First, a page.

Exciting and surprising good news from the world of copyright law: the Librarian of Congress has approved an exception to the anti-circumvention rules of the DMCA that prevented film and media studies professors from copying clips of DVDs for use in class. This legal obstacle to an educational use of digital content was one of the case studies at the center of our Digital Learning white paper released this summer by the Berkman Center. The final rule is here, and this page has links to more details.
The problem was a serious one for film professors. A provision of the Digital Millennium Copyright Law (or DMCA) prohibited the “circumvention” of “access controls” placed on digital media — including the CSS encryption used in just about all commercially distributed DVDs. A film professor who wanted to show three clips from three movies that exemplified, say, a particular cinematographic convention, had to break that encryption to make the “clip reel” (or else waste half the class period navigating scene selection menus to get to the relevant part). Until this ruling, breaking the encryption meant breaking the law — and while many (perhaps most) film professors did so anyway, they were taking a risk. Their dilemma illustrated the ridiculous over-inclusiveness of the DMCA, since the actual use of the film clips in class was unquestionably legal.
The new exception is one of six — count ’em, six — granted in the three-year review undertaken as part of the DMCA by the Librarian of Congress (who oversees the Copyright Office). Others include:
- renewal of a provision meant to help blind readers (who often confront difficulty with DRM) circumvent access controls that prevent conversion of e-books to reading machines;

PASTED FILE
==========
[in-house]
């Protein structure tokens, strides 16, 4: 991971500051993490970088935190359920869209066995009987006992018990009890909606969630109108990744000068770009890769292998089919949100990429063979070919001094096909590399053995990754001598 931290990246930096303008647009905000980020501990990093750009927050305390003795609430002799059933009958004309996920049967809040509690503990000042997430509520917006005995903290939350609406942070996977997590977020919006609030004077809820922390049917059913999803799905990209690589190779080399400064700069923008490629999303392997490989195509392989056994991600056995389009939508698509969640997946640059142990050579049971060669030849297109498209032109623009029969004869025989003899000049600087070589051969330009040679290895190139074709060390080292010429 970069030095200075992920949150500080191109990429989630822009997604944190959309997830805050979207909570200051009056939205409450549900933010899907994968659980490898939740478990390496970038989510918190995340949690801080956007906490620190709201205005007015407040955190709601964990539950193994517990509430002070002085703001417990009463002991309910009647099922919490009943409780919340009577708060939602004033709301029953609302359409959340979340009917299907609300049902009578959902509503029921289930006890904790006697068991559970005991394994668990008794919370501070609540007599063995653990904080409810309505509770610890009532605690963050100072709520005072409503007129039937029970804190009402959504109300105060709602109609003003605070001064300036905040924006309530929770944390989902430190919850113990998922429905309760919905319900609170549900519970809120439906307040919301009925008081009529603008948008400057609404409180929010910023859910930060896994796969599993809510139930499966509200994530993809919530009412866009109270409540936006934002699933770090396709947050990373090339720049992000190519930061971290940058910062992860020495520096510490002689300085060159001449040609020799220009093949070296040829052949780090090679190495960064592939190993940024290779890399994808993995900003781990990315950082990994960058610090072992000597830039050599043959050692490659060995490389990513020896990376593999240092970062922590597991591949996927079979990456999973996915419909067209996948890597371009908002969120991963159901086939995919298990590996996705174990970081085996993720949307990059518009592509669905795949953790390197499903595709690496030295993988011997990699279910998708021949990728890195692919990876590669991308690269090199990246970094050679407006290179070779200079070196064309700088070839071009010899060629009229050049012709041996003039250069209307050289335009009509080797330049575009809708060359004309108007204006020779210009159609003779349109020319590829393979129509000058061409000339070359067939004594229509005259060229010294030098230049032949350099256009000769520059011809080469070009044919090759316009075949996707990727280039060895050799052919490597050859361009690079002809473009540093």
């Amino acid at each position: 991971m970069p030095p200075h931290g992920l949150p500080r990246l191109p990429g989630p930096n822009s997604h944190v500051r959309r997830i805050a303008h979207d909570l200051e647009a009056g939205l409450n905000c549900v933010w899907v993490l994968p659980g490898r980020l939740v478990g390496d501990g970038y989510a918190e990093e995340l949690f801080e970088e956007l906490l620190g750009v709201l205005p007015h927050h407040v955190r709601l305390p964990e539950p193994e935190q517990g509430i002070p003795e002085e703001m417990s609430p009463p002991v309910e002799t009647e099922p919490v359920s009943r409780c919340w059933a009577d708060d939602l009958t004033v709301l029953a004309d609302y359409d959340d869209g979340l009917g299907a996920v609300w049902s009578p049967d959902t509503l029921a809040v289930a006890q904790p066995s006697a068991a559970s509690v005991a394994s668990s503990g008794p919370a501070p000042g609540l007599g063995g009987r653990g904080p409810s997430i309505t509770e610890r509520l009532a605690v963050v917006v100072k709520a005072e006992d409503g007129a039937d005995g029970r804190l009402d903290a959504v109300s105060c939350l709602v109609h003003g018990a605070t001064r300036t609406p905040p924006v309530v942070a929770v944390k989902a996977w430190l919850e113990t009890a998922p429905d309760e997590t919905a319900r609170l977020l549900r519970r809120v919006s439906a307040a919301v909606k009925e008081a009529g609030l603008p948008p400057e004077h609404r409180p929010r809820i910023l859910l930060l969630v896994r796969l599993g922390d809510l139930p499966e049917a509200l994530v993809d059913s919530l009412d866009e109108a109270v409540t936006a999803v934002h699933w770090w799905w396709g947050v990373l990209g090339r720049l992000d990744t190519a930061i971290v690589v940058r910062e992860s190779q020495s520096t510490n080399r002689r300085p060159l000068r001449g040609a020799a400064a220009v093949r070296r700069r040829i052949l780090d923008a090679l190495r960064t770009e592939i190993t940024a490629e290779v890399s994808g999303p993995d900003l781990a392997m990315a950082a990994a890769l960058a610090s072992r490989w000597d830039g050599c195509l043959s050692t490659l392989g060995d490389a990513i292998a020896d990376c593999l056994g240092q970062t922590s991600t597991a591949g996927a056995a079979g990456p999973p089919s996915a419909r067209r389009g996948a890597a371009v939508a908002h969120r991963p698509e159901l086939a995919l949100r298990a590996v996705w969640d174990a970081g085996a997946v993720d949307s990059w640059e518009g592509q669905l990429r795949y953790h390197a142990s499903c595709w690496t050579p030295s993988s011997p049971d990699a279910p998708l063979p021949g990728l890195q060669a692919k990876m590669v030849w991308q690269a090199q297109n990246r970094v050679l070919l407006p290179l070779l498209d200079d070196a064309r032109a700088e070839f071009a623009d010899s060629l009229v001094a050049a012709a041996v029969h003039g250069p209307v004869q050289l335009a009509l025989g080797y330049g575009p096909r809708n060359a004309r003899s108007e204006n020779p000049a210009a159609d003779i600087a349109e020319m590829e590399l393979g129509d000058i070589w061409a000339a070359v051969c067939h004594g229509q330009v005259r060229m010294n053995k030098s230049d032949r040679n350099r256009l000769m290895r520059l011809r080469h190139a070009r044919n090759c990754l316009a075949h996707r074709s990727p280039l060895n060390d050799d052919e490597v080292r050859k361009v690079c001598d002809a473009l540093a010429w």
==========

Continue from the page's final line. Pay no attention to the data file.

- a new provision allowing security research on CDs with DRM that would harm computers, such as the infamous Sony root kit; and
- a new provision allowing circumvention of access controls in cell phone handsets that can prevent use of the phone on other wireless carriers (including using your GSM phone in Europe — sort of defeats the purpose of GSM if you are “locked in” by your domestic carrier…).
I must say I am pleasantly surprised. The DMCA calls for such a rulemaking proceeding by the Librarian once every three years, but the two previous ones since the law passed have been disappointing. These rules are still quite narrow, but after all, the DMCA only authorizes exceptions that correct for situations where DRM prevents noninfringing uses of content. Advocates such as EFF, Peter Jaszi and the crew at the American University IP clinic, and Jennifer Granick and the Stanford Cyberlaw Clinic, among others, all deserve credit for commenting in a situation where they might have appeared to be tilting at windmills — their efforts have been rewarded.
Nice to enter the holiday giving thanks for, of all things, a DMCA rule!